A press release from Dealnews.com crossed my desk last week and explained how there were now “Insanely good laptop deals, with Ivy Bridge laptops at better-than-Black Friday prices.” The reason? Sluggish sales for Microsoft’s Windows 8 OS, which is apparently well-suited to touchscreen devices like tablets, but a real non-starter for laptops and desktops.
Windows 8, which got off to a terrible start, was running well behind the adoption curve for Microsoft’s ill-fated Vista OS as of late December. By early January, it was obvious that Windows 8 had not provided the expected push to desktop and laptop computer sales that major PC manufacturers (Samsung, Asus, HP, Dell, etc.) had hoped for during the holidays.
According to the Dealnews story, Microsoft has cut the licensing fee for Windows 8 to just $30 from $120 for computer manufacturers in an attempt to drive sales. Intel has also cut the price of Ivy Bridge CPUs, driving the costs of Windows 8 laptops down to record lows. As an example, Dealnews cited a laptop with Win 8 and 15” display for just $299 that was available earlier last month.
Finding anyone who uses or likes Windows 8 has been a difficult task. At the Hollywood Post Alliance Technology Retreat this past February, I asked the 550+ attendees – who work in movie production and post-production, broadcast, cable, telecom, and related industries – how many were running Win 8. I spotted maybe five raised hands at most, or less than 1%.
Colleagues have actually bought aftermarket programs to launch Windows 8 from a Windows 7 interface – that’s how silly things have become. But they’re not laughing these days at Dell Computers, which owner Michael Dell is trying to take private.
In an SEC filing that was reported on earlier last week by The Verge, Dell cited several reasons why investors may not see expected returns in the future. Among the long laundry list of culprits was this one: “…the uncertain adoption of the Windows 8 operating system, unexpected slowdowns in enterprise Windows 7 upgrades and the increasing substitution of smartphones and tablets for PCs…”
Across the Pacific Ocean, Samsung’s Jung Dong-soo, director of the company’s flash memory business, likened Windows 8 to Vista, saying “The global PC industry is steadily shrinking despite the launch of Windows 8. I think the Windows 8 system is no better than the previous Windows Vista platform.”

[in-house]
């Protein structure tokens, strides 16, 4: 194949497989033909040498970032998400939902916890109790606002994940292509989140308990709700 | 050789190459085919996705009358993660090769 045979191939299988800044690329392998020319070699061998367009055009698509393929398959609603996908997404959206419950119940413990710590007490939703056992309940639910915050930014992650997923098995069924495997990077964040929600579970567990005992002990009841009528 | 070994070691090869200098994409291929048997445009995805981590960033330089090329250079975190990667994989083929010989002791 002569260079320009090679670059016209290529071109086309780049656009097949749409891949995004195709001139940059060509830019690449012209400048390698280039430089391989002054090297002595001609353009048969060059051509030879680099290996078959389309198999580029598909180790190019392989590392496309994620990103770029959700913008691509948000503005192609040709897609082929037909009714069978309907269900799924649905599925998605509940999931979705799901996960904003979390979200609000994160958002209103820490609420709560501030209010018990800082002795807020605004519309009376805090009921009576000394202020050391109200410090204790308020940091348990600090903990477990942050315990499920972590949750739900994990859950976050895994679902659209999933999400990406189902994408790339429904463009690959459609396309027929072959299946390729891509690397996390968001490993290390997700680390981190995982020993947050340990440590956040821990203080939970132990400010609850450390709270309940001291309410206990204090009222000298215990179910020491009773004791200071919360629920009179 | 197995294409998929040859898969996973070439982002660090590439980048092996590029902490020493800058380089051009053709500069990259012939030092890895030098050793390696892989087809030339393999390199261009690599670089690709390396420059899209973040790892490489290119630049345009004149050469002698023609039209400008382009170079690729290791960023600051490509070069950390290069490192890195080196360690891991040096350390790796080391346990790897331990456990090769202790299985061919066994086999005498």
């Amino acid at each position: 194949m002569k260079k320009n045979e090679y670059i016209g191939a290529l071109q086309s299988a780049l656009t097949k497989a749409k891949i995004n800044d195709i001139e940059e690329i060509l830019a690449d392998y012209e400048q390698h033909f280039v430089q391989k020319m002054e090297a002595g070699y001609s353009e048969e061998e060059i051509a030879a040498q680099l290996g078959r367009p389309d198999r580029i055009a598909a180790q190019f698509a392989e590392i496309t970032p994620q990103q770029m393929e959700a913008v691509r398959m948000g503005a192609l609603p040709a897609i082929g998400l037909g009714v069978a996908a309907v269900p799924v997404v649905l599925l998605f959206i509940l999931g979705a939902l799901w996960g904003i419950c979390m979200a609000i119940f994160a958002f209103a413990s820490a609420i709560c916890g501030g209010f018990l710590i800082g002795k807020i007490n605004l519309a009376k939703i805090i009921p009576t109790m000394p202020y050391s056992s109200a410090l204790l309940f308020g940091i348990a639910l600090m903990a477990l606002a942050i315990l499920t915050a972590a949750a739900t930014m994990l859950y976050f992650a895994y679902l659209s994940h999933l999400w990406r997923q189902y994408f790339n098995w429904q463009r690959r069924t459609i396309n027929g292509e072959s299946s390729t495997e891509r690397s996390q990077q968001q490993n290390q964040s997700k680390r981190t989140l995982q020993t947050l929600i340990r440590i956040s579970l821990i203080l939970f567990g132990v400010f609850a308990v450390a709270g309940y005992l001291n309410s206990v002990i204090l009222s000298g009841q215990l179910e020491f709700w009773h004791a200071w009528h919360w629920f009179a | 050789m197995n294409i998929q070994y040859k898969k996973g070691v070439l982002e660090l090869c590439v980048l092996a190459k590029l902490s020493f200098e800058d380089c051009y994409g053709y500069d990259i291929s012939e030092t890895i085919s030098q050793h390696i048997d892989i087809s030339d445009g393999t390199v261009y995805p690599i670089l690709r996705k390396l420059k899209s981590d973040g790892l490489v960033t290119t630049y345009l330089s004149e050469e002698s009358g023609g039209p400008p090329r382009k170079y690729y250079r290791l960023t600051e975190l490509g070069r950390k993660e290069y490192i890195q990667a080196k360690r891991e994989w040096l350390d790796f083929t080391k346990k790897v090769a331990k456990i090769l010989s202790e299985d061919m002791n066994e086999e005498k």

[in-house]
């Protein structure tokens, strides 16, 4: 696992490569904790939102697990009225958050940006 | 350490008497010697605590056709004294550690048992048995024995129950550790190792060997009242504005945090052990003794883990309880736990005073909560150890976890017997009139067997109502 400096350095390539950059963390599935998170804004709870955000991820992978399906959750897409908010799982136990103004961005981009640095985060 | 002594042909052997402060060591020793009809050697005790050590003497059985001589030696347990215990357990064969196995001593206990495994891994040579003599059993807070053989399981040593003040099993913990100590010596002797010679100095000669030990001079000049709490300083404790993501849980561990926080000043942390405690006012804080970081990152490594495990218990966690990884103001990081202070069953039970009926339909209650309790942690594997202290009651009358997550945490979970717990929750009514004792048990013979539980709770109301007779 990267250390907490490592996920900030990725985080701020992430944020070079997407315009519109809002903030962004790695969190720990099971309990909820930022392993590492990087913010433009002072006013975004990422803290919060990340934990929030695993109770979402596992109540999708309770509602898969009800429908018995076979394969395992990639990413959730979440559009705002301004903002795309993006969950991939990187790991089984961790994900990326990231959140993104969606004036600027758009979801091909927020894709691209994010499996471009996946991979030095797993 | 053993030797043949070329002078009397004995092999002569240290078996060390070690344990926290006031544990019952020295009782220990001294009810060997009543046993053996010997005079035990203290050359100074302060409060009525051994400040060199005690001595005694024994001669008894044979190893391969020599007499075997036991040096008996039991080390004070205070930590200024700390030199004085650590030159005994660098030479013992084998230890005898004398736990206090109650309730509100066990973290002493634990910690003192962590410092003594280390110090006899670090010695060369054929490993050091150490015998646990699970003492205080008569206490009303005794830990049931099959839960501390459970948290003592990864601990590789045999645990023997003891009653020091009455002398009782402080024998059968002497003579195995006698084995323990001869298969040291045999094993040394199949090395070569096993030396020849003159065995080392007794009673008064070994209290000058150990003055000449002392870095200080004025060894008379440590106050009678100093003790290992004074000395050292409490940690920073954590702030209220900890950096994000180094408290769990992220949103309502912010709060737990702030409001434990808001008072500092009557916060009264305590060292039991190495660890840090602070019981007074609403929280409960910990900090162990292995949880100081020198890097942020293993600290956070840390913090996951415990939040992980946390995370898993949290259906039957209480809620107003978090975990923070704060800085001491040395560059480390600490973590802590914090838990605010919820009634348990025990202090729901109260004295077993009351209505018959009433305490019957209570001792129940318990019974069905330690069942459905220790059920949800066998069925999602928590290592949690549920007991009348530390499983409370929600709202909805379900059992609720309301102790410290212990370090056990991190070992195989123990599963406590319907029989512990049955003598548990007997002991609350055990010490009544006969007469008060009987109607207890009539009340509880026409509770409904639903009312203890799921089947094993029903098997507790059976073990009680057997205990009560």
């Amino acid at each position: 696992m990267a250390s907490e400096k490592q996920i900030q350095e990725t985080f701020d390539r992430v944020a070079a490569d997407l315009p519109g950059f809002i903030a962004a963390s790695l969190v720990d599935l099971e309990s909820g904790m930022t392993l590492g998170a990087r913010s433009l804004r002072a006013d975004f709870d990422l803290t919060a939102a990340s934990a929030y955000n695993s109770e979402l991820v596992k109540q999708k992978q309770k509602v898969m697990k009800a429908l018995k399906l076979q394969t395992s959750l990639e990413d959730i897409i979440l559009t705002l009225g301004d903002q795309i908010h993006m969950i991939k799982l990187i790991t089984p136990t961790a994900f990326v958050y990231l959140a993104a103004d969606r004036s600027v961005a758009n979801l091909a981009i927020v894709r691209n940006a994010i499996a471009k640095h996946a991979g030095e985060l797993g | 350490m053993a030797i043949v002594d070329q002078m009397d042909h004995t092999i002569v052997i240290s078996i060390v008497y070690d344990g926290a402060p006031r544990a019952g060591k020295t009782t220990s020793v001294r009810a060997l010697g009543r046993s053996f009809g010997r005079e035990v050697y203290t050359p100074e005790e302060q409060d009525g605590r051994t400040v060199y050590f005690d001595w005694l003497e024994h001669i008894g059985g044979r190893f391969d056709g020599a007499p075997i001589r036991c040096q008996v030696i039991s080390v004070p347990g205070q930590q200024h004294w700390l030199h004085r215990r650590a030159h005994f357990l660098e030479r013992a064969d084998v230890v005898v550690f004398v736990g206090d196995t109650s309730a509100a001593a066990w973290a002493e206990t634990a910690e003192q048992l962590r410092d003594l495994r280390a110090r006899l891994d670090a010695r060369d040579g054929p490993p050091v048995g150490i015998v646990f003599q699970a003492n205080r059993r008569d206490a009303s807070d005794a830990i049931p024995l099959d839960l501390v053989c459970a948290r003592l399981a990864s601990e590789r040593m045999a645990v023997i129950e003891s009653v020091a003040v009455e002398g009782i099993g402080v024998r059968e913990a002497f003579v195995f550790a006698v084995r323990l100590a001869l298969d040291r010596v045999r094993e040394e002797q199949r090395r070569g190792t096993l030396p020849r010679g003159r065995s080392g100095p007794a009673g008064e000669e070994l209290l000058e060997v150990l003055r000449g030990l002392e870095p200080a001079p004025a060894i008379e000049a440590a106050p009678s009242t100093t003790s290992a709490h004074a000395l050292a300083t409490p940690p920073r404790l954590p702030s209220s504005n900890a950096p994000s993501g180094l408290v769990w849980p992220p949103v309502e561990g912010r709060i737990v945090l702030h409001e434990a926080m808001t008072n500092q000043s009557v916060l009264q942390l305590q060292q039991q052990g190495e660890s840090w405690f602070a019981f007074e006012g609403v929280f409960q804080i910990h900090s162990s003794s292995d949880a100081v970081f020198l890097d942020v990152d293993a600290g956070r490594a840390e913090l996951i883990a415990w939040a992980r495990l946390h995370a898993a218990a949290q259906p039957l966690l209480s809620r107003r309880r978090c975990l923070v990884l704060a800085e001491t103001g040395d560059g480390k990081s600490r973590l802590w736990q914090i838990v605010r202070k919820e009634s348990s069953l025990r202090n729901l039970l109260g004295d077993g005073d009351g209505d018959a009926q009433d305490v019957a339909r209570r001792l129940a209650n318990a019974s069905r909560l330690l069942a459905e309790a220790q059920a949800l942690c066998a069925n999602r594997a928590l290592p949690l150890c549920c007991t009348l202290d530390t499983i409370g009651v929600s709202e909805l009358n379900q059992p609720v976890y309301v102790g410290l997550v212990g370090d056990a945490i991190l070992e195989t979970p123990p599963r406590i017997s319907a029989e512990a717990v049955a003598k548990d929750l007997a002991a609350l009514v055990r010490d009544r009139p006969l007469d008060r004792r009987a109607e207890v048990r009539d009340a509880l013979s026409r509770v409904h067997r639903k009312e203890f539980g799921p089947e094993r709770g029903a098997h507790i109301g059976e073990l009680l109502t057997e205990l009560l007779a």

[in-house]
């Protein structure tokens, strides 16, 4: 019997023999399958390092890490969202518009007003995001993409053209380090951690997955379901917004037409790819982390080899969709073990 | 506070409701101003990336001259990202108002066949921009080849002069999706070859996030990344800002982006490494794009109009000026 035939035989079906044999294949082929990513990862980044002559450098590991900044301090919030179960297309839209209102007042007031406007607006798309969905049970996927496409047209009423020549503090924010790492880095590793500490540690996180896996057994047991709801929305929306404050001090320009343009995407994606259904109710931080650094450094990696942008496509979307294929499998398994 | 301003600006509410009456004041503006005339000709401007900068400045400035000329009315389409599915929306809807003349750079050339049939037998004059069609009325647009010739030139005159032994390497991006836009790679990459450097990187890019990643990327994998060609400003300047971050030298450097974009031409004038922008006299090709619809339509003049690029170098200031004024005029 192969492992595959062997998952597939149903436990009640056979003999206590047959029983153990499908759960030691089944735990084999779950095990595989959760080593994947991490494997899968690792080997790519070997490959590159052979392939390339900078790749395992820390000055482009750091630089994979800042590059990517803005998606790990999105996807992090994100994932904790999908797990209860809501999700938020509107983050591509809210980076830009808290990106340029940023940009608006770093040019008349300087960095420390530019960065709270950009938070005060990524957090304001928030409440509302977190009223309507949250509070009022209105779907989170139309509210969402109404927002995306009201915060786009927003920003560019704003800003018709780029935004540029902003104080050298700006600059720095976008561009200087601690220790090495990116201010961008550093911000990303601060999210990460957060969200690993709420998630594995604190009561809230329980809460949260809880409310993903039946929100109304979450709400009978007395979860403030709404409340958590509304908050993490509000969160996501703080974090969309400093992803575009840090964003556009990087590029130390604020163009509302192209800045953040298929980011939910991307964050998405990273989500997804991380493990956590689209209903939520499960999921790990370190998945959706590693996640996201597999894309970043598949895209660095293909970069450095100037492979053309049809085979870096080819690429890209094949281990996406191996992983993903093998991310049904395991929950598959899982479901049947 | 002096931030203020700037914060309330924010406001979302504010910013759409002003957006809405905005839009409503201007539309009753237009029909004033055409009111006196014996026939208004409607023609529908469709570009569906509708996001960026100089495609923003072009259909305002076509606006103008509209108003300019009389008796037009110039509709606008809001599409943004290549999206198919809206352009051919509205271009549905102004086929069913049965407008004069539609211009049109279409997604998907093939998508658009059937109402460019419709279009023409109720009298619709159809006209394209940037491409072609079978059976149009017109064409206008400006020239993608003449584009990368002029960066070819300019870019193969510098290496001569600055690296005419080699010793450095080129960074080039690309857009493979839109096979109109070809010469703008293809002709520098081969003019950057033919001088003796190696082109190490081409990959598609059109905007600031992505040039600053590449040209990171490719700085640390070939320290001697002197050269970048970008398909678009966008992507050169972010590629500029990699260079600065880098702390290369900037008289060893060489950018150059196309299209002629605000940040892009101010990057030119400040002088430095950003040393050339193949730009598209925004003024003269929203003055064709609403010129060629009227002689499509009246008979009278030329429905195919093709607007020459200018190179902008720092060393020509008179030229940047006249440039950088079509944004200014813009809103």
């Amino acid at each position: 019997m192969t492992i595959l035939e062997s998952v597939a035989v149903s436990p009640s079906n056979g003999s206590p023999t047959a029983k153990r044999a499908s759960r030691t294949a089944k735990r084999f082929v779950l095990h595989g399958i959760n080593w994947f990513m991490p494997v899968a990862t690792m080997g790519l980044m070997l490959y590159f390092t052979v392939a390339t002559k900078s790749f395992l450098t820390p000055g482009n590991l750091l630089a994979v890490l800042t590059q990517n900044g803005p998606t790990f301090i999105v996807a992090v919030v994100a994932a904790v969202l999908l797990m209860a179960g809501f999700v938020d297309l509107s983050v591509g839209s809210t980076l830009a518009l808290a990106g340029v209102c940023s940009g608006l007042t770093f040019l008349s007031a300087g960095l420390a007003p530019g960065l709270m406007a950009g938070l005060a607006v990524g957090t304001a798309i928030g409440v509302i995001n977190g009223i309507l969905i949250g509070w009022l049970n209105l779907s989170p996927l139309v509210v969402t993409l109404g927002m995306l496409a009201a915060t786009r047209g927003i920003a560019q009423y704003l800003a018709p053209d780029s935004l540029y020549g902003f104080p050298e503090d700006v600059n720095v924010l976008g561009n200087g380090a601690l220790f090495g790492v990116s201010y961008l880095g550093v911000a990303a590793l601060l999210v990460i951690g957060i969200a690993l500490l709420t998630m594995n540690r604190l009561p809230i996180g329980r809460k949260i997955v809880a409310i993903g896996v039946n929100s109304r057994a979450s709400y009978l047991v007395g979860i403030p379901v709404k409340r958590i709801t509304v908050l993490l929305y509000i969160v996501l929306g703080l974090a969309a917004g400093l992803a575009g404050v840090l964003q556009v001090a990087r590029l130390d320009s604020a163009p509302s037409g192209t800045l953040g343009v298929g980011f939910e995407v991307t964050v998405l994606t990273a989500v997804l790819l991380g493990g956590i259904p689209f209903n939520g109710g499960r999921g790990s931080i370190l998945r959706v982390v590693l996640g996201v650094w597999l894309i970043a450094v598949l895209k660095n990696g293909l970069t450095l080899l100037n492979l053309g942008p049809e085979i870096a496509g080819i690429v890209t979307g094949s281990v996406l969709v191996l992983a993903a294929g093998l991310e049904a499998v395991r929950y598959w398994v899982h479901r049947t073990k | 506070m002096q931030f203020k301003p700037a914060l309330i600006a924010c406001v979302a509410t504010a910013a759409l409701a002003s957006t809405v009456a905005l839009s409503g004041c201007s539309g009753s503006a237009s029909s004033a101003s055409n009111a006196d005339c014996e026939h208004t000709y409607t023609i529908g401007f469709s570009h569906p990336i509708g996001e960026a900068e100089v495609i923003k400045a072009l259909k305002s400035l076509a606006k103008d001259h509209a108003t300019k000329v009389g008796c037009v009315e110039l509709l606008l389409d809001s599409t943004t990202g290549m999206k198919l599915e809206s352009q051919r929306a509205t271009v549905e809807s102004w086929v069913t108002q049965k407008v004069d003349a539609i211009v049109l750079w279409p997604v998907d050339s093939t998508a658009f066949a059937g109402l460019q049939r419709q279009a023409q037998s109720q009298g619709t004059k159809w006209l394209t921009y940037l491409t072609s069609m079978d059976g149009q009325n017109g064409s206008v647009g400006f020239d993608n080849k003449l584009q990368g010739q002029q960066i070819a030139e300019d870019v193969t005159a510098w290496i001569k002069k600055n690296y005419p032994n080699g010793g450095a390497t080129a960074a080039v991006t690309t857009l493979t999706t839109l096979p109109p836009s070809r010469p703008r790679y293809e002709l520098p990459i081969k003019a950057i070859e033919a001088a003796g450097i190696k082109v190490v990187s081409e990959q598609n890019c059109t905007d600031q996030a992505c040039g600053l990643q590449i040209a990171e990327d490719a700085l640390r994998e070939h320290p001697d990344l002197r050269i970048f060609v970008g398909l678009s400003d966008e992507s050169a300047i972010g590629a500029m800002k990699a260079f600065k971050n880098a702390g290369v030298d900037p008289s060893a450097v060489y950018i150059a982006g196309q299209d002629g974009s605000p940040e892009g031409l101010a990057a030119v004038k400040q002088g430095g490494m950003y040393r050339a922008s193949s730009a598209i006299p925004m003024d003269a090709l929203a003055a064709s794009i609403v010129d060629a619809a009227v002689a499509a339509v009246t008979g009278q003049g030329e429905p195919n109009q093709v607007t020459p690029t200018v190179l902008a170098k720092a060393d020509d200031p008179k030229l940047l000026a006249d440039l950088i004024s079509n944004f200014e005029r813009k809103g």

A long-time friend from my grade school days has worked in the high-tech IT sector in Seattle (Amazon, Atlas Publishing, et al) for decades and is intimately familiar with the trials and tribulations of Microsoft. When I sent him the Dealnews story, he responded with these comments: “Yow. It really is going as so many of us thought. My head of IT/Ops got a laptop with (Windows 8) on (it), spent a weekend working on it, finally gave up and put (Windows) 7 on it. One of my best engineers had to Google how to turn off a laptop with (Windows) 8 on it.”
I was one of those Luddites who refused to let go of Windows XP (Service Pack 3) for years. But XP has been cast adrift, so last fall, I upgraded both my desktop and my wife’s old desktop to Windows 7, which I have had running on a Toshiba laptop for three years with excellent results. And I see no reason to change that any time soon. Apparently, a vast majority of PC and laptop owners agree.
The real problem Microsoft has isn’t Windows 8. There are rumors that an upgrade called “Windows Blue” will be in stores in August, just in time for back-to-school sales. No, the issue is the market shift away from desktop and laptop PCs to tablets, a market where Microsoft is way behind and frantically playing a game of catch-up behind Apple and Android-equipped devices.
Intel’s aggressive push of ultrabooks, super-thin notebooks (no hard disk or optical drives, just flash memory) that run the Win 8 OS, has shown little in the way of results. Ultrabook shipments for 2012 were less than half of what was predicted earlier in the year.
In the meantime, tablet sales continue to skyrocket, with 190 million predicted to ship in 2013, blowing by PCs for the first time according to research firm IDC. Google’s Android OS is expected to take a 48.8% market share among tablets this year, with Apple’s iOS running right behind at 46%. That doesn’t leave a lot of room for the folks in Redmond, who will also see PC shipments drop by 4.3% Y/Y by December.
IDC forecasts that Windows 8 will appear on 7.4% of all tablets by 2017, up from 2.8% by the end of 2013. And Windows RT is expected to grow to 2.7% of the tablet OS market by 2017. Maybe there’s some good news in there if your glasses are rosy-colored, but Microsoft can’t be happy with the way things are trending with those miniscule numbers.
Perhaps Microsoft’s decision to drop International CES from its trade show schedule this year was a portent. Despite the hundreds of tablets and notebooks on display that were running Windows 8 and RT, they were hardly missed by attendees as there were plenty of other goodies to see in Las Vegas. It must be terrible to throw such a big party and see so many empty seats…
Posted by Pete Putman, April 12, 2013 2:45 PM
About Pete PutmanPeter Putman is the president of ROAM Consulting L.L.C. His company provides training, marketing communications, and product testing/development services to manufacturers, dealers, and end-users of displays, display interfaces, and related products.
Pete edits and publishes HDTVexpert.com, a Web blog focused on digital TV, HDTV, and display technologies. He is also a columnist for Pro AV magazine, the leading trade publication for commercial AV systems integrators.